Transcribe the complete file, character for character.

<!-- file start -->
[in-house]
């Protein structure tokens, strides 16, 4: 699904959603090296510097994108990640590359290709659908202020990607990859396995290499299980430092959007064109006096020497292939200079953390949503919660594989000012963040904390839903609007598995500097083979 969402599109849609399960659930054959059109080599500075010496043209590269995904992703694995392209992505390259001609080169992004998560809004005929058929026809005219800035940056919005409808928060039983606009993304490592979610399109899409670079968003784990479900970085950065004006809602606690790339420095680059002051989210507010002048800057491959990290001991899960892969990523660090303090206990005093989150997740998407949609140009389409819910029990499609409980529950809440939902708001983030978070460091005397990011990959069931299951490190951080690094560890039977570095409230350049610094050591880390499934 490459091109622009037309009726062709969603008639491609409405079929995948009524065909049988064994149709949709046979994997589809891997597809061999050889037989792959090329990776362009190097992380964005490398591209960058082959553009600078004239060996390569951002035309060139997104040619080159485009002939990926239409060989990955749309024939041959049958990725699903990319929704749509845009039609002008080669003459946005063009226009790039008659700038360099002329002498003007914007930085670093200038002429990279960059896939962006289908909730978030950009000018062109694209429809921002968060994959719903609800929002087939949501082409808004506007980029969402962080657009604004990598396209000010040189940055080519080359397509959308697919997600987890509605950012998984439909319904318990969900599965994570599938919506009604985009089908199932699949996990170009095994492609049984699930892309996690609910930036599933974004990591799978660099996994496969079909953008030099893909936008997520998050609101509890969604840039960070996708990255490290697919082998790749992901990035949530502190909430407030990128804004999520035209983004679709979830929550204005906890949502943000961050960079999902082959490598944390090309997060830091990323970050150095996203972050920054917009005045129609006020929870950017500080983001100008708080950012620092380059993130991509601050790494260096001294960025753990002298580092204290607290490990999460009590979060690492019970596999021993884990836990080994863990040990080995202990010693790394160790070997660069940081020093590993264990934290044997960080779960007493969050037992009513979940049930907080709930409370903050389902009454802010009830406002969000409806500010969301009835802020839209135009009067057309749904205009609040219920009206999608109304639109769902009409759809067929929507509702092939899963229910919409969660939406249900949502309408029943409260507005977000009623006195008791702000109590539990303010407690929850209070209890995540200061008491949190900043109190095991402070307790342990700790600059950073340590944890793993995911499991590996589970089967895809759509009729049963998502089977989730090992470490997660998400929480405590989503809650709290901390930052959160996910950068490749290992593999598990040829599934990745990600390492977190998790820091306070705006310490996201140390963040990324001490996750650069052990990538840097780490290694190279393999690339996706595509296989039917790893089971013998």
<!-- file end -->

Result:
[in-house]
């Protein structure tokens, strides 16, 4: 699904959603090296510097994108990640590359290709659908202020990607990859396995290499299980430092959007064109006096020497292939200079953390949503919660594989000012963040904390839903609007598995500097083979 969402599109849609399960659930054959059109080599500075010496043209590269995904992703694995392209992505390259001609080169992004998560809004005929058929026809005219800035940056919005409808928060039983606009993304490592979610399109899409670079968003784990479900970085950065004006809602606690790339420095680059002051989210507010002048800057491959990290001991899960892969990523660090303090206990005093989150997740998407949609140009389409819910029990499609409980529950809440939902708001983030978070460091005397990011990959069931299951490190951080690094560890039977570095409230350049610094050591880390499934 490459091109622009037309009726062709969603008639491609409405079929995948009524065909049988064994149709949709046979994997589809891997597809061999050889037989792959090329990776362009190097992380964005490398591209960058082959553009600078004239060996390569951002035309060139997104040619080159485009002939990926239409060989990955749309024939041959049958990725699903990319929704749509845009039609002008080669003459946005063009226009790039008659700038360099002329002498003007914007930085670093200038002429990279960059896939962006289908909730978030950009000018062109694209429809921002968060994959719903609800929002087939949501082409808004506007980029969402962080657009604004990598396209000010040189940055080519080359397509959308697919997600987890509605950012998984439909319904318990969900599965994570599938919506009604985009089908199932699949996990170009095994492609049984699930892309996690609910930036599933974004990591799978660099996994496969079909953008030099893909936008997520998050609101509890969604840039960070996708990255490290697919082998790749992901990035949530502190909430407030990128804004999520035209983004679709979830929550204005906890949502943000961050960079999902082959490598944390090309997060830091990323970050150095996203972050920054917009005045129609006020929870950017500080983001100008708080950012620092380059993130991509601050790494260096001294960025753990002298580092204290607290490990999460009590979060690492019970596999021993884990836990080994863990040990080995202990010693790394160790070997660069940081020093590993264990934290044997960080779960007493969050037992009513979940049930907080709930409370903050389902009454802010009830406002969000409806500010969301009835802020839209135009009067057309749904205009609040219920009206999608109304639109769902009409759809067929929507509702092939899963229910919409969660939406249900949502309408029943409260507005977000009623006195008791702000109590539990303010407690929850209070209890995540200061008491949190900043109190095991402070307790342990700790600059950073340590944890793993995911499991590996589970089967895809759509009729049963998502089977989730090992470490997660998400929480405590989503809650709290901390930052959160996910950068490749290992593999598990040829599934990745990600390492977190998790820091306070705006310490996201140390963040990324001490996750650069052990990538840097780490290694190279393999690339996706595509296989039917790893089971013998």